I find it difficult to slough off my cynical skin when I watch movies that have the express purpose of being inspirational. It’s not that I don’t find cinema to be inspirational – quite to the contrary. But rather, when I see and hear the well-worn grooves of an underdog sports movie, the result is usually an underwhelming bore of a film.
McFarland is based on the true story of a group of a Mexican-American high school cross country team, coached to victory by Jim White in 1987. Produced by Disney, it’s in the same vein as Remember The Titans, The Blind Side, and Million Dollar Arm.
McFarland checks all the right boxes. True story? Check. Grumpy male role model who learns as much from the kids as they learn from him? Check. Down and out kids in need of a mentor? Check. Insurmountable odds which turn out to be incredibly mountable? Check. Racial and class tension? Check.
But while the dramatic elements may be recycled, it’s quite well executed for what it is. Niki Caro does an admirable job directing; she steers the story away from being yet another story of a white messianic figure, because even as Kevin Costner is unquestionably the star power running the show, McFarland’s best moments are when the film strays from the beaten track and offers up bits and pieces of the lives of the kids Coach White is training.
Seeing Thomas Valles (Carlos Pratts), the star runner, with cautious enthusiasm as he tells his dad – fresh out of prison – that he may earn a scholarship and go to college, only to have his father tell him that he can’t, he has to work to provide for the family, is a compelling vignette which are too few and far between in McFarland’s 129 minute runtime. The strength of the film is in seeing the gruff charm Costner imbues into Coach Jim White as he and his family develop relationships with the kids on the track team, the local business owners, and the community spirit.
The town of McFarland is your typical rural town, surrounded by farms and rough living conditions, but it’s shot in rich golds and browns, giving the land an earthy, yet majestic feel, which is buoyed by the soulful Latin infused soundtrack.
There are a few distracting gaffes made, one of the most distracting coming early in the film, as the Whites move into their new home in McFarland. After a long drive, they go out on the (tiny) town looking for a place to eat, apparently only finding a small diner with a menu of five or so items, which are all Mexican. Jim White asks if they have hamburgers, and the girl behind the counter patiently explains that that no, they have what’s listed on the menu. It’s an awkward scene which deals with the family’s minor culture shock in a ham-fisted way. Plus, as they leave the restaurant, the camera clearly shows a pizza parlour right behind it, which would have defeated the need for the family’s cross cultural experience.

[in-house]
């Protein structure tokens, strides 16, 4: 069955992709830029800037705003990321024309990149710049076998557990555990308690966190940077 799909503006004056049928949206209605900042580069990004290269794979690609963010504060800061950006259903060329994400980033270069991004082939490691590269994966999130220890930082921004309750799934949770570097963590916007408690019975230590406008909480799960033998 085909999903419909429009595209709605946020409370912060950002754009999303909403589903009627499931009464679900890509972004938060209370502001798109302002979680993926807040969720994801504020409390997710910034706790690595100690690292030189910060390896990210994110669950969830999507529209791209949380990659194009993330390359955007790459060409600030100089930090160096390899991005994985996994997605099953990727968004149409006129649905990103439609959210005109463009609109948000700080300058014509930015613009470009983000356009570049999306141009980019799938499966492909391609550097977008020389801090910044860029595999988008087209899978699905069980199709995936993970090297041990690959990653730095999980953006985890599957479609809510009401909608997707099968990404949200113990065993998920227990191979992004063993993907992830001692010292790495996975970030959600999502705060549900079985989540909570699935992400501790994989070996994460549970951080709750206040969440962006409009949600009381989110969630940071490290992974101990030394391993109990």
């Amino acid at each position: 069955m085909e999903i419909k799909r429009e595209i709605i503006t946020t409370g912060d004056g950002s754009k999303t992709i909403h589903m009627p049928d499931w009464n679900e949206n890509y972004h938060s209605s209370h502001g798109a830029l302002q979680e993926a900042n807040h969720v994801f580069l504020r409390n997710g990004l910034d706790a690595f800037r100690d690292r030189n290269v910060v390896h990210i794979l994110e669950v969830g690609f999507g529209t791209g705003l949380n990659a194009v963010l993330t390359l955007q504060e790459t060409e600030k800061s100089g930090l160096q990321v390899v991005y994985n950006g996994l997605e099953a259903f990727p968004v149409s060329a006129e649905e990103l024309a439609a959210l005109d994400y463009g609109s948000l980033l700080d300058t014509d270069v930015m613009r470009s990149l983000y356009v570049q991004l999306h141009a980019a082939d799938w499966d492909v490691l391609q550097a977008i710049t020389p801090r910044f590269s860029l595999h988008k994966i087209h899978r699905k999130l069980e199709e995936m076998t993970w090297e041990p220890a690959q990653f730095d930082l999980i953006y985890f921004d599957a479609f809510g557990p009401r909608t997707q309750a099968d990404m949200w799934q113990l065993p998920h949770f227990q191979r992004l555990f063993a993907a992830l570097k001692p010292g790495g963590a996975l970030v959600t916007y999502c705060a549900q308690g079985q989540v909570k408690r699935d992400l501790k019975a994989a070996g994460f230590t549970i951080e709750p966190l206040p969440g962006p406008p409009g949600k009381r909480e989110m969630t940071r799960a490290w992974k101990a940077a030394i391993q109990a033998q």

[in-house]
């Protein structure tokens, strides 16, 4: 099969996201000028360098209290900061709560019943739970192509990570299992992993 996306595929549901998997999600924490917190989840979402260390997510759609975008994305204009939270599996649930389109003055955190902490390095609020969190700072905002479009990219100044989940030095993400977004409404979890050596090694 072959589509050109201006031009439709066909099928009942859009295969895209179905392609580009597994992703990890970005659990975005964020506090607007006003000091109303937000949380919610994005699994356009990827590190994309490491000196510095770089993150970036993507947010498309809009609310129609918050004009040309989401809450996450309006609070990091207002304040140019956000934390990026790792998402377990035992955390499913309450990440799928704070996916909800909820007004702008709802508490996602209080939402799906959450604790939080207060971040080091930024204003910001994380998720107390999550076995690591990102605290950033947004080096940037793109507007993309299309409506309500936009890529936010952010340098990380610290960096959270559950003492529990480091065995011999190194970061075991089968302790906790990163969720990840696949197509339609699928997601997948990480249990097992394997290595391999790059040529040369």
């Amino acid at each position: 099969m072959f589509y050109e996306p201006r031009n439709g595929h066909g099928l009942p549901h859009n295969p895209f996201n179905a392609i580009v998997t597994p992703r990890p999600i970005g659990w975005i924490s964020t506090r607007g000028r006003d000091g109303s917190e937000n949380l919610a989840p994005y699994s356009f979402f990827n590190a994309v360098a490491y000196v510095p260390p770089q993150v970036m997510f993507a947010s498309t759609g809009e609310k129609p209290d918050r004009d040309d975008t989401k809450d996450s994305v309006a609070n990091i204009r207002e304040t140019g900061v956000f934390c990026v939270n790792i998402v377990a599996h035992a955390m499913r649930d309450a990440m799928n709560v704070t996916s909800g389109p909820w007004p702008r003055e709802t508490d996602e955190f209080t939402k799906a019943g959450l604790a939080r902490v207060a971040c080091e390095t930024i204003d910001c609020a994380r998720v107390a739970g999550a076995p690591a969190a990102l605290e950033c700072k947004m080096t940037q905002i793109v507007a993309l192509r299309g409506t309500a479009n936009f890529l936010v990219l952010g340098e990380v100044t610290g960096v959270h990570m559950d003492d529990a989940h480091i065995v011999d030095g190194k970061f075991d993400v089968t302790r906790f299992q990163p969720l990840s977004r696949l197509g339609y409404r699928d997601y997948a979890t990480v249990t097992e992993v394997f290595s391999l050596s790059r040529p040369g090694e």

There’s also misdirection at the same time. When the family leaves the restaurant, they come face-to-face with young folks they assume are gangbangers. We later discover they weren’t gangbangers, simply young men with fancy cars who are revealed to be completely friendly. But in that scene and in a few others, Caro imbues in them a sinister foreboding which doesn’t quite gel with how the scenes play out.
While Caro directs well on the whole, the movie is littered with little bits and scraps of scenes, like those described above, which either don’t play out well or leave them unfinished, abruptly forgetting underdeveloped characters and situations in favour of the story.
Since McFarland follows most of the conventions of the genre, I don’t think it’s too big a spoiler to mention that the team wins the State Championship. But instead of drawing out the suspense of “Will they or won’t they?” the film recognizes that the audience already knows that the team will win, and chooses to focus on the celebration and sense of community and familial support in the wake of the victory.
If you’re a sports fan, McFarland falls directly into your wheelhouse. I think that this clean cut, family drama will appeal to quite a few viewers, and it hits the right emotional sweet spots to satisfy. But to those of you not particularly drawn to the genre – like me – McFarland won’t do much for you.